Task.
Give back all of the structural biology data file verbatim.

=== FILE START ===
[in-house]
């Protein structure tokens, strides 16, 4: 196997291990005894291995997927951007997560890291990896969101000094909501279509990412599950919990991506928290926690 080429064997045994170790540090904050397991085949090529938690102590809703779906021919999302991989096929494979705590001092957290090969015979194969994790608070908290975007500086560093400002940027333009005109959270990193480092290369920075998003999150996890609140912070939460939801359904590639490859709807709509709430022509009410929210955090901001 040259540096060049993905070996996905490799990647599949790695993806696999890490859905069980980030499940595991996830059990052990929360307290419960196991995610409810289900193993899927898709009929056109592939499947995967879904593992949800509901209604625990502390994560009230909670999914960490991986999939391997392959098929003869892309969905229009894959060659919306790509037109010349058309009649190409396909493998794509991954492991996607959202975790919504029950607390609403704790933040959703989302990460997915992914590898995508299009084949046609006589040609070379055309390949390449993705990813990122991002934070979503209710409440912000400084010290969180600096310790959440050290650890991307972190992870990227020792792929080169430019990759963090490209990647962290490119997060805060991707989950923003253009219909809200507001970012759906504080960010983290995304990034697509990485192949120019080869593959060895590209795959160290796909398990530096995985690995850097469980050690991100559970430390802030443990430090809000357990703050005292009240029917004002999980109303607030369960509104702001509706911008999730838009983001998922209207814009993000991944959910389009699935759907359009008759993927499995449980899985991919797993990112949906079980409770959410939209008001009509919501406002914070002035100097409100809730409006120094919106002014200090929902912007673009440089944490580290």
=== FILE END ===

[in-house]
């Protein structure tokens, strides 16, 4: 196997291990005894291995997927951007997560890291990896969101000094909501279509990412599950919990991506928290926690 080429064997045994170790540090904050397991085949090529938690102590809703779906021919999302991989096929494979705590001092957290090969015979194969994790608070908290975007500086560093400002940027333009005109959270990193480092290369920075998003999150996890609140912070939460939801359904590639490859709807709509709430022509009410929210955090901001 040259540096060049993905070996996905490799990647599949790695993806696999890490859905069980980030499940595991996830059990052990929360307290419960196991995610409810289900193993899927898709009929056109592939499947995967879904593992949800509901209604625990502390994560009230909670999914960490991986999939391997392959098929003869892309969905229009894959060659919306790509037109010349058309009649190409396909493998794509991954492991996607959202975790919504029950607390609403704790933040959703989302990460997915992914590898995508299009084949046609006589040609070379055309390949390449993705990813990122991002934070979503209710409440912000400084010290969180600096310790959440050290650890991307972190992870990227020792792929080169430019990759963090490209990647962290490119997060805060991707989950923003253009219909809200507001970012759906504080960010983290995304990034697509990485192949120019080869593959060895590209795959160290796909398990530096995985690995850097469980050690991100559970430390802030443990430090809000357990703050005292009240029917004002999980109303607030369960509104702001509706911008999730838009983001998922209207814009993000991944959910389009699935759907359009008759993927499995449980899985991919797993990112949906079980409770959410939209008001009509919501406002914070002035100097409100809730409006120094919106002014200090929902912007673009440089944490580290």